1. Open up the "App Store"
2. Click on the 'Updates" button at the top.
3. Check to see if there is a "Trackpad firmware update".
4. If you do see anything of the sort, click on the "Update" button adjacent to it. That's it for this solution. On to the next one!
No 100% guarantee updating your Mac's trackpad firmware will fix it but don't worry. This stubborn issue will not get the best of you; not with the solutions you're being given right now.
So, when updating fails, what next? Resetting the SMC is your best bet. Though, for MacBook, it requires a more hands-on approach (literally). This is so because removing the battery is a necessity. It also means even the type of MacBook you're using matters (some don't have removable batteries).
1. Turn off your MacBook by shutting it down.
2. Remove the power form your MacBook by unplugging the power adaptor.
3. For this next part, you have to be careful. Open up the Mac with firm but dainty fingers and remove the battery.
4. With the battery now detached and out of your MacBook, press and hold its power button for 10 seconds or so. Doing this will discharge the computer, effectively resetting the SMC.
5. Put the battery back in, plug in the MacBook to a power source and turn it on again. Your trackpad will now be as happy as you are, working flawlessly.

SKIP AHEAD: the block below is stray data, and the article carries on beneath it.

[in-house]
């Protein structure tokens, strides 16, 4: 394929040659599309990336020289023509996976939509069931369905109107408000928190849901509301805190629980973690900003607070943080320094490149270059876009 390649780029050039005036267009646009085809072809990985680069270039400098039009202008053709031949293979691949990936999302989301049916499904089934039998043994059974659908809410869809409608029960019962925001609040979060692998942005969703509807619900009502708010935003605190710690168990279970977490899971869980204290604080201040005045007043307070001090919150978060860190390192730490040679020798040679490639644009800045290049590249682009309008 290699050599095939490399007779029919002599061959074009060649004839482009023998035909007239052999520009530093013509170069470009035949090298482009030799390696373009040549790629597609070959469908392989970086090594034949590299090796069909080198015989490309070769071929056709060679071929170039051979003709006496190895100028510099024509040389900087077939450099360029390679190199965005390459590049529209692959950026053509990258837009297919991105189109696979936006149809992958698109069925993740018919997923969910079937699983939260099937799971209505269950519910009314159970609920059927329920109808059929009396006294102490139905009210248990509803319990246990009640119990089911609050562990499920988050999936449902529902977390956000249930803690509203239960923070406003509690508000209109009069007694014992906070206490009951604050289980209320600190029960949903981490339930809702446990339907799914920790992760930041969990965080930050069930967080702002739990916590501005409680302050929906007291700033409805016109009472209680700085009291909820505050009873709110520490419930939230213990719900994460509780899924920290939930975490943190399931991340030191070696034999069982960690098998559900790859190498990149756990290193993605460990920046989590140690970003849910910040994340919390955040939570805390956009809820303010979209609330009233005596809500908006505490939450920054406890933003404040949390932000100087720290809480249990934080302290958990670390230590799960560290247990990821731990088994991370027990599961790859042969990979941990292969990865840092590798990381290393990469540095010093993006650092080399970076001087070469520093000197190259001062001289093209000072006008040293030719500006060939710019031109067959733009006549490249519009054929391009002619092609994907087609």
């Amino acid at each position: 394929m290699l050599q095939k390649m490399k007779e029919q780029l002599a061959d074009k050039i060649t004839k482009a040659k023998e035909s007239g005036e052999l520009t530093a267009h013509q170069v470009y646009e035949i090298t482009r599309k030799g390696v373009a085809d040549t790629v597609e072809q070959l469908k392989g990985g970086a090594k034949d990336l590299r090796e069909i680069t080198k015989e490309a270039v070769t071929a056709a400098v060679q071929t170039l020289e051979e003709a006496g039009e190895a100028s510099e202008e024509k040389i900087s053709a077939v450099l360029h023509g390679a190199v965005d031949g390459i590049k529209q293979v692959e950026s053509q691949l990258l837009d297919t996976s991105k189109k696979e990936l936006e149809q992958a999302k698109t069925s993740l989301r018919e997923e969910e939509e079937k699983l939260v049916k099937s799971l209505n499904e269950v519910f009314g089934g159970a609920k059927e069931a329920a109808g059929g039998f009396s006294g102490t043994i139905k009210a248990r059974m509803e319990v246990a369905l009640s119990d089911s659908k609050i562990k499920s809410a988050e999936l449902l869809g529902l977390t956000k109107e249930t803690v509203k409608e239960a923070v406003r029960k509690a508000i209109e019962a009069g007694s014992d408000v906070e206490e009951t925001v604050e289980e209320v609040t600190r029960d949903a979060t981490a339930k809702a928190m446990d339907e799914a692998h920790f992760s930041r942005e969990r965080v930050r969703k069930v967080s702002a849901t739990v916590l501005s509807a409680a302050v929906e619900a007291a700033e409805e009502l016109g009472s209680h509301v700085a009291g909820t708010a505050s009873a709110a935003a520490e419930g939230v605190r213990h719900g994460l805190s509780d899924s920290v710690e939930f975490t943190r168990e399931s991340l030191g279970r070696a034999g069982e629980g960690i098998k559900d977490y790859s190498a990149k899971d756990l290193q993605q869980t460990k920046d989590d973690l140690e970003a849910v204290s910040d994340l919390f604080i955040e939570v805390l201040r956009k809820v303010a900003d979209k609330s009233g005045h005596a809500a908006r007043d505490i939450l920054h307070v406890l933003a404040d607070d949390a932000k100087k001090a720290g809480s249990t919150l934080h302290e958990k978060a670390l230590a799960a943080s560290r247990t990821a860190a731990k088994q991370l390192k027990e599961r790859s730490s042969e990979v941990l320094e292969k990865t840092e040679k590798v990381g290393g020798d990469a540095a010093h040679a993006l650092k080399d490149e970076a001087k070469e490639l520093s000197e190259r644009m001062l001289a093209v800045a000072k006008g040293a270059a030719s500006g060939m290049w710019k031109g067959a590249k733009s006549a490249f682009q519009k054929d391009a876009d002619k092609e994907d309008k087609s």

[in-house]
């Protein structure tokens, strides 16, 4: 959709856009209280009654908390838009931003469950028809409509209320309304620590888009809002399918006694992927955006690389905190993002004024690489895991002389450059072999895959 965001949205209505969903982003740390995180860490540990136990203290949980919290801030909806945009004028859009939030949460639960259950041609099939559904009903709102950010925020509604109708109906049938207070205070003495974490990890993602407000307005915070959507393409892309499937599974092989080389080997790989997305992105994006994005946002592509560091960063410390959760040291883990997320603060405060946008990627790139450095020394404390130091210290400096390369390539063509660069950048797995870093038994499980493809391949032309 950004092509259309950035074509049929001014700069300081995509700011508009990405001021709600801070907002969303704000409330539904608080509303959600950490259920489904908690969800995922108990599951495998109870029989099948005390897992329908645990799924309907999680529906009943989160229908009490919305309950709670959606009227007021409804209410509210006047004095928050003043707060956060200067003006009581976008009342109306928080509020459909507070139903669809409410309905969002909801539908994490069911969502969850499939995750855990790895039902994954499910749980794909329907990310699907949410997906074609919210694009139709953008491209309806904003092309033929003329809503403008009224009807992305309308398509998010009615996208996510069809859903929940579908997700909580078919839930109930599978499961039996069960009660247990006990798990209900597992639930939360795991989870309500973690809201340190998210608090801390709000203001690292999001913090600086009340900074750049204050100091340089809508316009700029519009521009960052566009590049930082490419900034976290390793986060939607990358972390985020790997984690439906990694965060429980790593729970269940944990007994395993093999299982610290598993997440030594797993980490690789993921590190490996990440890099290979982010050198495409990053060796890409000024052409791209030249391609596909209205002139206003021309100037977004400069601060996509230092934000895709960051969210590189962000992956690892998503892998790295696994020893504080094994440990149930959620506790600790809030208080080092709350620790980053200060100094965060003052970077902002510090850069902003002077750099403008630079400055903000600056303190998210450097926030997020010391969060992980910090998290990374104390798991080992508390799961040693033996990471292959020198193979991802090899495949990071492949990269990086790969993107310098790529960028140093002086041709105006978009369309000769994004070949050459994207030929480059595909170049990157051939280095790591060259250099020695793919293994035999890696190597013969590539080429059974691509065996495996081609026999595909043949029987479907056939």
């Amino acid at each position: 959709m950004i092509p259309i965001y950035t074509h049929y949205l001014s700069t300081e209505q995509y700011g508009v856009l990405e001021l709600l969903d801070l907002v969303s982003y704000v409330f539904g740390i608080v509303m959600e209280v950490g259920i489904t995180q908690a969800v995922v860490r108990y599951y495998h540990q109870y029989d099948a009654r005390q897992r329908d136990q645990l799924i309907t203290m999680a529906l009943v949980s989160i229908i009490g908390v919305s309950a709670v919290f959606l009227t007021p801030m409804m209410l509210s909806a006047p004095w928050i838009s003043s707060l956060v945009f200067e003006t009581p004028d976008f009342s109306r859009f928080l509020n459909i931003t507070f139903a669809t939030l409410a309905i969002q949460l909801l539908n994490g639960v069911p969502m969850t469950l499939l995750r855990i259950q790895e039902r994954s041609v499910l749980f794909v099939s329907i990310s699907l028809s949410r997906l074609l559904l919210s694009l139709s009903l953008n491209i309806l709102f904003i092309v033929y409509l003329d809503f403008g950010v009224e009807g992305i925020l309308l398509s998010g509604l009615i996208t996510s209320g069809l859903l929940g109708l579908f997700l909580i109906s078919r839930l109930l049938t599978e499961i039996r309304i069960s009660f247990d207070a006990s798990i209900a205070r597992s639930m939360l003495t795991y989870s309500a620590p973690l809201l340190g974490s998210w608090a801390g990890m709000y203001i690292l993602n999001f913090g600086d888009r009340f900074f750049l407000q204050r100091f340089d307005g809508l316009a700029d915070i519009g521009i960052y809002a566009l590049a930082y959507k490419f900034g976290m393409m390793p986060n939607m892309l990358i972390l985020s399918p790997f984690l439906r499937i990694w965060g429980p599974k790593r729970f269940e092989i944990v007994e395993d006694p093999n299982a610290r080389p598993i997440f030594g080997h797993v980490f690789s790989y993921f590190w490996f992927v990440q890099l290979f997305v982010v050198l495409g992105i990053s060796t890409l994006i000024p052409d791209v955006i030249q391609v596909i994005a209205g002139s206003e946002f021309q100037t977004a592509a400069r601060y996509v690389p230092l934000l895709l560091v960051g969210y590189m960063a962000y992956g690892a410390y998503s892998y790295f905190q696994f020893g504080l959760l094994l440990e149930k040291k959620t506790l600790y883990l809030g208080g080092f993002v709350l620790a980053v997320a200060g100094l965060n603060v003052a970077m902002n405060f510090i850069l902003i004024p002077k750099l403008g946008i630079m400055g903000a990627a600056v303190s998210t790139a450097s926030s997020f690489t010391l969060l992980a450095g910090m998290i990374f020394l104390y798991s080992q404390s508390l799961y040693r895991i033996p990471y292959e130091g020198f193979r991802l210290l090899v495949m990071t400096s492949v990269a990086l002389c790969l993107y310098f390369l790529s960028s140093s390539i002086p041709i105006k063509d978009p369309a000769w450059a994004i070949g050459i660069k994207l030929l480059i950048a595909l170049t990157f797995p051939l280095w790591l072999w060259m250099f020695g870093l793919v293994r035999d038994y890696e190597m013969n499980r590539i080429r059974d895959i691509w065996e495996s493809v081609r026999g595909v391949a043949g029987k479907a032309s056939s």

For computers like Retina MacBook that shun the need for a removable battery, resetting the SMC is a tad bit different. The good part is, it's so much easier and you don't have to worry about opening up your precious Mac, potentially exposing it to damage. As a matter of fact, you're expected to leave your MacBook on and connected to a power source throughout the process.
1. Press down and hold these 4 buttons together for about 8 or more seconds: "Option", "Power", "Shift" and "Control." Your SMC will be reset and your trackpad fixed.
If you're a Mac desktop user, chances are you've probably gone and gotten yourself an external trackpad (smart choice). That's fine and good, but external trackpads can suffer the same errors as those that come coupled with MacBook do. The solution to fix them will be explored down below, so there's no need to become indignant and throw a tantrum. Relax, you'll eventually be tended to. Resetting the SMC of all the Mac desktop models currently available utilizes the same process. It's actually quite similar to the method described above i.e. for MacBook with non-removable battery